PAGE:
The spread of COVID-19, the disease caused by the coronavirus, has been uneven. In some parts of Europe, health systems are overwhelmed, and death rates are high; others have seen lower levels of infection and mortality. Even so, the efforts to control COVID-19 have been imposed uniformly within most countries. These measures have been draconian enough that the continent is likely to see the largest quarterly decline in economic activity (from 8 to 11 percent for the eurozone) since 1933. According to recent McKinsey estimates, the unemployment rate could increase 20 to 35 percent this quarter. This is the direct impact on Europe’s livelihoods. What cannot be measured—but is just as important as figures such as GDP—is the value of restoring a sense of normality and well-being, with children back in school and physical isolation eased. It is about getting Europeans back to the lives they loved.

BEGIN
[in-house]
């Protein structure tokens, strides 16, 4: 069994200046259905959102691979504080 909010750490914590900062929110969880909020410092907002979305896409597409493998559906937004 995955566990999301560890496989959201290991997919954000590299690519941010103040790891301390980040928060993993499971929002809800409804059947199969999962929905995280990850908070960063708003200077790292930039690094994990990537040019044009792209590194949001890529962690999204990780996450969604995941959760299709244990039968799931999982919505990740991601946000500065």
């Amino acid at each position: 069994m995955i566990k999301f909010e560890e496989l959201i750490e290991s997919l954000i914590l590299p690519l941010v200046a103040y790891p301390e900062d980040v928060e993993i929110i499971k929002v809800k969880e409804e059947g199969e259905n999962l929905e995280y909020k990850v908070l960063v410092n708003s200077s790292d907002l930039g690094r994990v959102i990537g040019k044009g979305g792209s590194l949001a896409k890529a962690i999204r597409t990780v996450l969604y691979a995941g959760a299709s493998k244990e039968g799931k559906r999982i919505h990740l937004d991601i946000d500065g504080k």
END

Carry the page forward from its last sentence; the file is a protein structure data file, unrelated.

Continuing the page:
Although most European countries are still deep in lockdown, a few are beginning to discuss publicly how to restart their economies. Austria announced that, starting in mid-April, some shops will be allowed to reopen. The Czech Republic is doing something similar—and also allowing some sports activities. Denmark and Norway are opening some schools later in April. For most countries, however, any significant loosening is at least a few weeks away.

Exiting from lockdown will be more complicated than entering it was. The risk of resurgence will have to be continually managed, including by increasing the capacity to care for critical patients if necessary. Protecting lives depends on minimizing the risk of infection to the most vulnerable (the elderly, the immune compromised, and those with serious conditions) while keeping the health system functioning. At the same time, given the complexity of the issue, European authorities need to be developing detailed plans to reopen their economies to secure people’s livelihoods well before easing lockdown restrictions begins to be possible.